Plan to intercept Earth-bound asteroids with spacecraft

Rodiano Bonacci
Settembre 5, 2019

The joint mission, the primary launch for which is slated for 2022, will take a look at whether or not it's potential to deflect an asteroid's orbit in a predictable method.

Next week, researchers from NASA and the European Space Agency (ESA) will attend a conference in Rome to discuss the progress of an ambitious mission to deflect an asteroid in space.

The main body of Didymos measures about 780m across, and its smaller one measures about 160m - slightly bigger than the Great Pyramid of Giza.

It sounds like something out of your favorite sci-fi story, but NASA and ESA (European Space Agency) are teaming up to help fight against any asteroids that could threaten Earth.

The goal of the mission is to deflect the orbit of a smaller asteroid of the double Didymos asteroids between Earth and Mars using the impact of one spacecraft.

Two independent spacecraft would be sent to Didymos including an asteroid impactor - NASA Double Asteroid Redirection Test (DART) alongside which an Italian CubeSat, LICIACube, will also be flying.

NASA's DART spacecraft is already below building, with a launch deliberate for the summer time of 2021 with the objective of reaching the asteroid goal in September 2022.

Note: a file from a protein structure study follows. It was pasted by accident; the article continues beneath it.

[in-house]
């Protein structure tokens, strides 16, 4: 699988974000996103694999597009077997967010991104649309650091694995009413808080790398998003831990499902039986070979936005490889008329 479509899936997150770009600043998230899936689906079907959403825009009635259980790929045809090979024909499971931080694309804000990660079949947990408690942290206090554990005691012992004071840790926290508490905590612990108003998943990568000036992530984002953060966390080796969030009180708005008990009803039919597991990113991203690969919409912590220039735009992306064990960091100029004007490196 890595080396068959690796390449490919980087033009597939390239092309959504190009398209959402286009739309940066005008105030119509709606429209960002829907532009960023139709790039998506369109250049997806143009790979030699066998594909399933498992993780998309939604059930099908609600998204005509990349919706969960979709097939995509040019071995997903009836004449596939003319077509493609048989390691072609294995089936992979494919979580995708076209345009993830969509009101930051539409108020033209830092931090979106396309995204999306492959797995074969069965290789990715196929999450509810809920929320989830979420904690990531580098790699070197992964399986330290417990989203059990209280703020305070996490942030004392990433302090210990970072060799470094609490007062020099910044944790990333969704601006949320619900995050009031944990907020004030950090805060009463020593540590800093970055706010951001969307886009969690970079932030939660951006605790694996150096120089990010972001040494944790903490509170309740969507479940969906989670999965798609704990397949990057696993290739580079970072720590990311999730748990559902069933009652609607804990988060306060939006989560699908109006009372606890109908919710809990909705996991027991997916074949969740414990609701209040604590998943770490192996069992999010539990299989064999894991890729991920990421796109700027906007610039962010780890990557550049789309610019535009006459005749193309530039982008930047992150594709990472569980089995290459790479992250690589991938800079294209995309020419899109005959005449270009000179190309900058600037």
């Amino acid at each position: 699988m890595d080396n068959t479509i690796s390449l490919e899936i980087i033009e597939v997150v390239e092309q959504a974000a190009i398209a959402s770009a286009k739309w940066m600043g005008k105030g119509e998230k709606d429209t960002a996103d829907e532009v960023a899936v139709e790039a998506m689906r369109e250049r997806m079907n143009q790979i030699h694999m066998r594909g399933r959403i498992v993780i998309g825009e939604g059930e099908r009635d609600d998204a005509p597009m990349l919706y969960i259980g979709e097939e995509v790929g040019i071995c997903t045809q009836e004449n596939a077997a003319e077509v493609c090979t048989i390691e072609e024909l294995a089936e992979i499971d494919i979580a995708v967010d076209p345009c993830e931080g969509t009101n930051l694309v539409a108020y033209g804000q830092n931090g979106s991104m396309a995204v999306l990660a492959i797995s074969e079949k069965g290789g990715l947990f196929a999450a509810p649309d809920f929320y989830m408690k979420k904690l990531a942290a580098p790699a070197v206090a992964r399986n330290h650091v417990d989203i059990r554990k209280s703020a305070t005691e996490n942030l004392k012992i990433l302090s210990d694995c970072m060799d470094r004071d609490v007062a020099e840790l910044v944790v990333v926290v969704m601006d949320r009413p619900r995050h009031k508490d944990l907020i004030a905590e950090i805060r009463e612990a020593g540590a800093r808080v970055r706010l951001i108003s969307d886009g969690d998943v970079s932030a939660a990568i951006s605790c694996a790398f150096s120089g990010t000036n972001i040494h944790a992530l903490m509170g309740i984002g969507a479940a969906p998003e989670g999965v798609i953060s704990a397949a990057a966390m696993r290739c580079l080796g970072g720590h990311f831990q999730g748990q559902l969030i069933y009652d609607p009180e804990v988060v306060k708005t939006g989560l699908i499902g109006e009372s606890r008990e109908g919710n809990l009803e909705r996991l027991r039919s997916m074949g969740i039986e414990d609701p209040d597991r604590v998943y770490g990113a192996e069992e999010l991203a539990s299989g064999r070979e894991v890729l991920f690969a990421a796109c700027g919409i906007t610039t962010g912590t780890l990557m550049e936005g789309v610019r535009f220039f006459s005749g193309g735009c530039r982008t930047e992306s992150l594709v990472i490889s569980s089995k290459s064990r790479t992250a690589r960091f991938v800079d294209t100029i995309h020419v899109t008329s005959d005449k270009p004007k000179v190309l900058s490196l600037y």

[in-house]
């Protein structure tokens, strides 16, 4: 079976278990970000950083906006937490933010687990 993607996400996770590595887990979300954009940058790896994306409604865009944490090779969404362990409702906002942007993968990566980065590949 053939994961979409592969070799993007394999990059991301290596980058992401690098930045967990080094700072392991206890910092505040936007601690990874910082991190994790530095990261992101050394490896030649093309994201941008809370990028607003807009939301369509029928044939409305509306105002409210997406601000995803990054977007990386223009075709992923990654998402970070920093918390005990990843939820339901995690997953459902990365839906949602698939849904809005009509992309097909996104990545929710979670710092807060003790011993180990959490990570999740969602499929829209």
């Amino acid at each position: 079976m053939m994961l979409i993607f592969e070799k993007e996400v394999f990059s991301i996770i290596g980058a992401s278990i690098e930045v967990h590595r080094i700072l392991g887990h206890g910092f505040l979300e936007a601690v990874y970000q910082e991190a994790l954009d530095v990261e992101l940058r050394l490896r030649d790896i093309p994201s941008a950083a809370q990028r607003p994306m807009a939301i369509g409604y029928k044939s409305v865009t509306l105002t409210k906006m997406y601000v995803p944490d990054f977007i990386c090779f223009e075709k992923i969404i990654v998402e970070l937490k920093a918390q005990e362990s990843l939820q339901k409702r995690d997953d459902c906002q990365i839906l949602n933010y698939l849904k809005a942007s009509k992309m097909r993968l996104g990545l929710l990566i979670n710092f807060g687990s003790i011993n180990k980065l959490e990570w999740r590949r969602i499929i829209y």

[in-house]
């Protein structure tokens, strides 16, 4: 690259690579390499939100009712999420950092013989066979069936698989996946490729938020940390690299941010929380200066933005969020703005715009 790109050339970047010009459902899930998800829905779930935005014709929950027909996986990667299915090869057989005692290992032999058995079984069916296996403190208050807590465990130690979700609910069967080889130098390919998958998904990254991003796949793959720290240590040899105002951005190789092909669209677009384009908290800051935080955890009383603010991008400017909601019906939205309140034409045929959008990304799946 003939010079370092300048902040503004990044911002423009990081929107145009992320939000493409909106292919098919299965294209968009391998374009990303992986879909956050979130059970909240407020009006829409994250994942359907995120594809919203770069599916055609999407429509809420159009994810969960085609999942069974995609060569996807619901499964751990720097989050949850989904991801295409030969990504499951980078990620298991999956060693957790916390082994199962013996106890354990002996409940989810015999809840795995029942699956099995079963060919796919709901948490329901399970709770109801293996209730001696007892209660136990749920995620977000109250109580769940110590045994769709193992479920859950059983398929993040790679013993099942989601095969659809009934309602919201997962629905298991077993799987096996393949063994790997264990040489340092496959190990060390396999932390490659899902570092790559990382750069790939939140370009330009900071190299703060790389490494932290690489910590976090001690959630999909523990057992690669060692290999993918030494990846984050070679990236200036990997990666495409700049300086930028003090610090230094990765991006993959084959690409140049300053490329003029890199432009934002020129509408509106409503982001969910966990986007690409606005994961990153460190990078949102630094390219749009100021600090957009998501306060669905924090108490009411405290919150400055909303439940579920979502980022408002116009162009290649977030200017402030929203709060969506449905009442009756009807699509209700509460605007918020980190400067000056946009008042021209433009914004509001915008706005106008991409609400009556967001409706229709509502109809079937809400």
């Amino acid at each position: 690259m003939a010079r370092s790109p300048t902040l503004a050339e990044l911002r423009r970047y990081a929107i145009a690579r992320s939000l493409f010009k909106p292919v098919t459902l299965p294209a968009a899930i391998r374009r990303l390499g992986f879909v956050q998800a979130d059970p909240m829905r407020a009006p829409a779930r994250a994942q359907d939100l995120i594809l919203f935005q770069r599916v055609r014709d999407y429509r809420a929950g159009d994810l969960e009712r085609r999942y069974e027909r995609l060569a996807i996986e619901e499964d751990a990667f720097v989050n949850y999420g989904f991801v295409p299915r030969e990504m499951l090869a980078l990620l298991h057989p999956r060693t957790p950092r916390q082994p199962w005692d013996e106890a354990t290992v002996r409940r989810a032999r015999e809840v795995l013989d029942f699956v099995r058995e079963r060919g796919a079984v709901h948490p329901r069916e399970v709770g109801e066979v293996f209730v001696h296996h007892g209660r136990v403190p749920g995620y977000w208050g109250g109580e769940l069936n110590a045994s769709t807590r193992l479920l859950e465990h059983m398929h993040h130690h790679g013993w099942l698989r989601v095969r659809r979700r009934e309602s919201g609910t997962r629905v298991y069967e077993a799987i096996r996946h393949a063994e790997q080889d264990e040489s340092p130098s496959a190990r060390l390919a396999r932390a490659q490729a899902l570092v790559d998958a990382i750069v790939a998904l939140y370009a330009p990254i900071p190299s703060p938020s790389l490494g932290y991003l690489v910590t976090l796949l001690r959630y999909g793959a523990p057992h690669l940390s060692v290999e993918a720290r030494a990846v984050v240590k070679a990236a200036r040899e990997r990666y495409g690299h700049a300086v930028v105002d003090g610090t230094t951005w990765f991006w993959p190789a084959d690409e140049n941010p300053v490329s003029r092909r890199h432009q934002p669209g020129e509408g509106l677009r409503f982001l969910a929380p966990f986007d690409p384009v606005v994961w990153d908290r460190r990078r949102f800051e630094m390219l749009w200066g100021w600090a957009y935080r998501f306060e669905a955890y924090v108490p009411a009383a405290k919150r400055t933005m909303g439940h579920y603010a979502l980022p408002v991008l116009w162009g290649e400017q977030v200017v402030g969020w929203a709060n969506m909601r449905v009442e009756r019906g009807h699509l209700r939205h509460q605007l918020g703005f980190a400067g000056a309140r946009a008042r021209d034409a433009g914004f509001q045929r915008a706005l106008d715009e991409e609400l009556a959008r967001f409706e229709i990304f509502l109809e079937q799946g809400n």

If successful, the second spacecraft will record the moment of impact and collect as much data as possible to assess the effects of the collision. The craft will assess, for instance, the form of the resultant crater and the mass of the asteroid post-collision.

It is hoped that the results obtained by Hera would allow researchers to better model the efficiency of the collision, which could make the asteroid deflection technique a valid option in the event of a real threat.

In effect, the smaller physique orbits on the low velocity of some centimetres per second - that means that the moon's orbit can feasibly be shifted in a significant method. Hera will be launched in October 2024 and will reach the asteroid after about two years.

"Hera will, in fact, gather essential data to turn this one-off experiment into an asteroid deflection technique applicable to other asteroids", Carnelli added.

HERA will also deploy a pair of its own mini satellites to perform the first asteroid radar drill that can gather information about its surface. Hera will also be the first mission to rendezvous with a binary asteroid system, a mysterious class of object believed in making up around 15% of all known asteroids. And our mission will test a variety of important new technologies, including deep space CubeSats, inter-satellite links and autonomous image-based navigation techniques, while also providing us with valuable experience of low-gravity operations.

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